Yajnavalkya-smriti (Vyavaharadhyaya)—Critical study

by Kalita Nabanita | 2017 | 87,413 words

This page relates ‘Intercaste Marriage’ of the study on the Vyavaharadhyaya of the Yajnavalkya-smriti: one of the most prominent Smritis dealing with Dharmashastra (ancient Indian science of law), dating to the 1st century B.C. The Yajnavalkyasmriti scientifically arranges its contents in three sections: Acara (proper conduct), Vyavahara (proper law) and Prayashcitta (expiation). Vyavahara deals with judicial procedure and legal system such as substantive law and procedural law.

In many places and among Hindus of India, intercaste marriage is of a great concerned. However, at present, there is no legal bar in solemnising intercaste marriage among Hindus, yet in actual practice people of the society look down upon it and try to restrict the occurrence of such marriages. Therefore, it is interesting to enquire about the position of intercaste marriage in the Smṛtis when the rigid caste distinction was in vogue. The area of this research provides indication about the legal status of intercaste marriage. In this context, it is important to note that while dealing with provisions of marriage in the Ācārādhyāya, Yājñavalkya opines that bridegroom and the bride should be of same varṇa.[1] In the same section, he further disapproves the saying that the twice-born may take wife from the Śūdra.[2]

It perhaps reflects the social opinion of that time that suggests the dislike of the society and the lawmaker towards intercaste marriage. However, the important fact confronted in the Vyavahārādhyāya is that the Smṛtikāras cannot deny or ignore the existence of such union or marriage in the contemporary society in spite of the strict rules of caste system. The author seems to have given legal recognition to the intercaste marriage while fixing share of paternal property for sons begotten from the principal four varṇas. He lays down the rules for inheritance of the sons of the wife of different caste in this way the sons of a Brāhmaṇa, in order of the castes, are entitled to four, three, two and one share of property. The sons of the Kṣatriya can receive in order of caste, respectively three, two and one share, those of a Vaiśya is entitled to two and one share.[3]

The Mitākṣarā commentary explicitly states that this provision has reference to another verse of the Ācārādhyāya, which points out that a Brāhmaṇa may have four wives out of each four varṇas, a Kṣatriya may have three, a Vaiśya may have two and a Śūdra may have one accordingly to the order of caste. Therefore, the rule prescribed by Yājñavalkya means that the sons born of a Brāhmaṇa father and Brāhmaṇa mother take four shares, that of a Brāhmaṇa male from Kṣatriya wife receives three shares, the son begotten by a Brāhmaṇa on Vaiśya wife gets two shares and on a Śūdra receives one share. Likewise, the sons of a Kṣatriya male upon Kṣatriya, Vaiśya and Śūdra female take three, two, one share, respectively. Those of a Vaiśya born of a Vaiśya wife, and Śūdra wife receive two and one share respectively. This rule does not mention about the Śūdras, since for them, only one wife is recommended and so he cannot have sons of different classes from his own. The shares among his sons devolve according to the general rules of partition, which are meant for sons of same caste.[4]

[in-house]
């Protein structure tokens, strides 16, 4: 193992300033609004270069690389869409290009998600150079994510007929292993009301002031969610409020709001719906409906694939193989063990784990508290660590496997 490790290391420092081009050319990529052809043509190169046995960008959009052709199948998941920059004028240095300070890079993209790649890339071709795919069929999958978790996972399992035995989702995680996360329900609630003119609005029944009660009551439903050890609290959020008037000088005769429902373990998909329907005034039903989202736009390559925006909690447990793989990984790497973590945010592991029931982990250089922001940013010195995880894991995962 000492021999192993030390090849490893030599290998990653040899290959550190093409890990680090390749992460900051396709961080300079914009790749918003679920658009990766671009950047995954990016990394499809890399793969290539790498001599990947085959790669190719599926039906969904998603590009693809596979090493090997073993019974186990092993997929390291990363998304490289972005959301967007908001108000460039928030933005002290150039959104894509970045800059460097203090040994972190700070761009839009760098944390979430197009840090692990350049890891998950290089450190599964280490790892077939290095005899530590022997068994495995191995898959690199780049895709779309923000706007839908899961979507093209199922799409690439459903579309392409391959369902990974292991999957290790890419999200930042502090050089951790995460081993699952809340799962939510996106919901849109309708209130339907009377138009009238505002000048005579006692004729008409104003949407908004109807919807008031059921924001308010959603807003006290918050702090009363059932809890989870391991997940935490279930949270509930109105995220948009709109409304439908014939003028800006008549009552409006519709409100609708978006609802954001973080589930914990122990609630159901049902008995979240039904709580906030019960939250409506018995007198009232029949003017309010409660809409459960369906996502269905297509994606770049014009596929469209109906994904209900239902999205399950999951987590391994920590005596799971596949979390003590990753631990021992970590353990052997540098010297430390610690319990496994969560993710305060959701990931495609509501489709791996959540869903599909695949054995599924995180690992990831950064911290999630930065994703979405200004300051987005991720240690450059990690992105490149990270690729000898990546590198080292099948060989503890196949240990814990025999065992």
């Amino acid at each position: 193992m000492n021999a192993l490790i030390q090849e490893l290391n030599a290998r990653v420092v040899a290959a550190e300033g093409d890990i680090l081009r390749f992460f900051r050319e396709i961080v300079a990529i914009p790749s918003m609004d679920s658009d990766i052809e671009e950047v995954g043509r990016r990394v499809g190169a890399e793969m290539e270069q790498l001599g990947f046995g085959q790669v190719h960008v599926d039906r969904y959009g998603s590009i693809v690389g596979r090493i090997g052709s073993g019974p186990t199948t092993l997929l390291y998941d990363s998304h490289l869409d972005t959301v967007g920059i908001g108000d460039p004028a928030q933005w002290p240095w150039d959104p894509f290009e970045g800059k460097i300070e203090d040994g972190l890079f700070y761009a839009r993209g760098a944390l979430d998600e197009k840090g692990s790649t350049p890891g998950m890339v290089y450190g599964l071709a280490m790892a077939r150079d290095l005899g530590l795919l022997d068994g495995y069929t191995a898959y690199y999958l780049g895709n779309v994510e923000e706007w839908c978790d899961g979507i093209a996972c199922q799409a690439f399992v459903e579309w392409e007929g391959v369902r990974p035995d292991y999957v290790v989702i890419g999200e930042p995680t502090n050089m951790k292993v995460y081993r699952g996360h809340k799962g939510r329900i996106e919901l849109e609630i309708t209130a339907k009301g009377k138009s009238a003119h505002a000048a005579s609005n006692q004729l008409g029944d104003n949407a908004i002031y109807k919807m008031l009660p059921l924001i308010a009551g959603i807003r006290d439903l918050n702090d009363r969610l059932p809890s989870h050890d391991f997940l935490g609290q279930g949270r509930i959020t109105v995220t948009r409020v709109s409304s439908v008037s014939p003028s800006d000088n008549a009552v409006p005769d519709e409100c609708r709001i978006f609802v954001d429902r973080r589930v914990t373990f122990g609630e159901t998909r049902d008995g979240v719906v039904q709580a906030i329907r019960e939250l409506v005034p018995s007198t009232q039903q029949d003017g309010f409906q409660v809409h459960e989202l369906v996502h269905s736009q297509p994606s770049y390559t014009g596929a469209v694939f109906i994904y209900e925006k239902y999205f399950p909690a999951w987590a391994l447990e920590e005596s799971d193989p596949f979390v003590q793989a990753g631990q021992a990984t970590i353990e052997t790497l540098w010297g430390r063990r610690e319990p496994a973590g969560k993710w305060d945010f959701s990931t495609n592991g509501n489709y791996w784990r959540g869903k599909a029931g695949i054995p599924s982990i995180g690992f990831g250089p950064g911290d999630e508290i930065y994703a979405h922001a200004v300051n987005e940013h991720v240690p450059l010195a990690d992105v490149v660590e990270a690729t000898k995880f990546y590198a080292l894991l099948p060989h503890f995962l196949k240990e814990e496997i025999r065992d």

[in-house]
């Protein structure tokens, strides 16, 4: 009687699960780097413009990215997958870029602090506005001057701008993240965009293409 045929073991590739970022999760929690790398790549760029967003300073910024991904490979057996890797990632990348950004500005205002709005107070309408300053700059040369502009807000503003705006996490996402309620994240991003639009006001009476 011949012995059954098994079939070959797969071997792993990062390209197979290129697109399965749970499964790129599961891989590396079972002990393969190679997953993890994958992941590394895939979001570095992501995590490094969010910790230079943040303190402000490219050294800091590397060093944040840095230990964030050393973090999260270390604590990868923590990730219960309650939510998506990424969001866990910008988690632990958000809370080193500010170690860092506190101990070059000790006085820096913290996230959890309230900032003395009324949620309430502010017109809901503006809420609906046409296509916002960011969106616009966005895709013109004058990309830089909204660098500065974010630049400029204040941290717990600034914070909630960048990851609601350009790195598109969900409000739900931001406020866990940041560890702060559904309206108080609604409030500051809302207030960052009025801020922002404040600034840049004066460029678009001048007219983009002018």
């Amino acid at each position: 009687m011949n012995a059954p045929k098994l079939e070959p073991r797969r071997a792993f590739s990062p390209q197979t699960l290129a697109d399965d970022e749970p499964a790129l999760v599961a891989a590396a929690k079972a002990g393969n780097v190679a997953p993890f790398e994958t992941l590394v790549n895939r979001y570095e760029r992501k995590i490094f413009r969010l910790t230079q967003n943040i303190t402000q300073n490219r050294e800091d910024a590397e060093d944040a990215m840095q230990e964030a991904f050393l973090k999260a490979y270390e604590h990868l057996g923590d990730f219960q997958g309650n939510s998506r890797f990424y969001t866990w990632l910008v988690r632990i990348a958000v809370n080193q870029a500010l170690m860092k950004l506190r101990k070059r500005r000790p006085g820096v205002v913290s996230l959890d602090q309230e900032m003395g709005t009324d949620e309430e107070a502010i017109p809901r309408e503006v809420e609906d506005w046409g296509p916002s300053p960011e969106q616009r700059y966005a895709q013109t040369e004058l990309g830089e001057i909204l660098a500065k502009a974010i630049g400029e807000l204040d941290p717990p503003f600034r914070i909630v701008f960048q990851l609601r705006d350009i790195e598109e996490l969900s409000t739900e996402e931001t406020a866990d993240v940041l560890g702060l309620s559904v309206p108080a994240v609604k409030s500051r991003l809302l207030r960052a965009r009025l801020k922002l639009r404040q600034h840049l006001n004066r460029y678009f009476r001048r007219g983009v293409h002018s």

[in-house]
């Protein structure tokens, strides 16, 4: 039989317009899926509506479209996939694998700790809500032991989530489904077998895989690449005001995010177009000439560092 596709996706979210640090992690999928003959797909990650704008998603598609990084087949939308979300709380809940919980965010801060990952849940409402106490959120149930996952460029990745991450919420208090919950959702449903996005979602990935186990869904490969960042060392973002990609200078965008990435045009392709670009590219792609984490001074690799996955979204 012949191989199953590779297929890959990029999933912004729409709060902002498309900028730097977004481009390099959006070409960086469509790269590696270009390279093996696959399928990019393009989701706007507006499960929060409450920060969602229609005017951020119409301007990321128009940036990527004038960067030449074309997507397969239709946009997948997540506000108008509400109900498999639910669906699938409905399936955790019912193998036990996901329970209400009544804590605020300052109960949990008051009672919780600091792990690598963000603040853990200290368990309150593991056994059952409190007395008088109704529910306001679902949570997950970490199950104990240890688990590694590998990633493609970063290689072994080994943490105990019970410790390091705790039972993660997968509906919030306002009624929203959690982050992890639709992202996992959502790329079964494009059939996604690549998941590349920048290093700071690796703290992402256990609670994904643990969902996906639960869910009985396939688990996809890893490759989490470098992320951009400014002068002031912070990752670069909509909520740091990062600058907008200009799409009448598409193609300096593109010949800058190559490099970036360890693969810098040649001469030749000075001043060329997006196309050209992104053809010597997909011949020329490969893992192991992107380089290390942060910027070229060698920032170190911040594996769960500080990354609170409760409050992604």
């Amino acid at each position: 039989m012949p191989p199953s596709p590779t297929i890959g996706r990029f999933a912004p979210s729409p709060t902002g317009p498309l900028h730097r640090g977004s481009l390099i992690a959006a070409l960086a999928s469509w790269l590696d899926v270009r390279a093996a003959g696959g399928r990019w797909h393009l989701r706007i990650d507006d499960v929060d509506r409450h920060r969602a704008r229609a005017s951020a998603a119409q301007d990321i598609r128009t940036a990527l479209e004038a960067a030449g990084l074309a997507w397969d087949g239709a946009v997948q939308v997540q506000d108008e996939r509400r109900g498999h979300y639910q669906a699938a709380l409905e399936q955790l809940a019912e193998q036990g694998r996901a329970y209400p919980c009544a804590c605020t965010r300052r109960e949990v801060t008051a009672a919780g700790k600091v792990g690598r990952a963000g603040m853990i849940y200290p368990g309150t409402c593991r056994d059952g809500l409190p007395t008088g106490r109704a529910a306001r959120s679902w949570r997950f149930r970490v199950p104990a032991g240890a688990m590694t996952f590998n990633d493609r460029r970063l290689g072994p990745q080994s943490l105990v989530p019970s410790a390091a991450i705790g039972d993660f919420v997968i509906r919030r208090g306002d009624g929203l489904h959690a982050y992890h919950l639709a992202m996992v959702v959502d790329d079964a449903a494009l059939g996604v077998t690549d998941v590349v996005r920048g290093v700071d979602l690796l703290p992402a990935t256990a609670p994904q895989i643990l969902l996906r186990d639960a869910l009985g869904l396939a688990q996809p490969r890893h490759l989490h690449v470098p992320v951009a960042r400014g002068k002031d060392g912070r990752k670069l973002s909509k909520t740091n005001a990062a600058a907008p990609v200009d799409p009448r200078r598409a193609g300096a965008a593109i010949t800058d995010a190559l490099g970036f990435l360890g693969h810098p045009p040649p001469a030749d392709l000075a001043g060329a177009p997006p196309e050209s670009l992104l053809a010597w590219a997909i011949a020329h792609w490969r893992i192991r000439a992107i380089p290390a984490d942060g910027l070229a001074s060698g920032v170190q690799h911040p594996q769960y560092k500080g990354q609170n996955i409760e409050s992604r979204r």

Thus, in the above-mentioned rule of Yājñavalkya, it may be observed that intercaste marriage has been legally recognized with some limitations. It appears, general rule is that a man of higher caste can take a wife from any of the caste lower to his, but the man of lower caste is not allowed to take a wife from the higher caste. Hence, anuloma marriage is supposed to be recognized, but pratiloma marriage is prohibited in the society. Moreover, the legal privileges of the wives and sons from the wife of respective castes are determined depending upon the castes of the wives. In case of inheritance, the sons begotten from the wife of the higher caste are entitled to larger or more shares than the sons of the wives of the lower castes. It is to be mentioned here that according to the Manusmṛti, the son of a Brāhmaṇa or Kṣatriya or Vaiśya, by Śūdra wife, does not receive any share of the inheritance, whatever, father may give to him that will be his property.[5]

Footnotes and references:


Yājñavalkyasmṛti, 1.55


yaducyate dvijātīnāṃ sūdrāddāropasaṃgrahaḥ/ naitanma mataṃ yasmāttatrāyaṃ jāyate svayam// Ibid., 1.56


catustridvyekabhāgāḥ syurvarṇaśo brāhmaṇātmajāḥ/ kṣatrajāstridvyekabhāgā viḍjāstu dvyekabhāginaḥ// Ibid., 2.125


Vide, Mitākṣarā, Ibid.


Manusmṛti, 9.155

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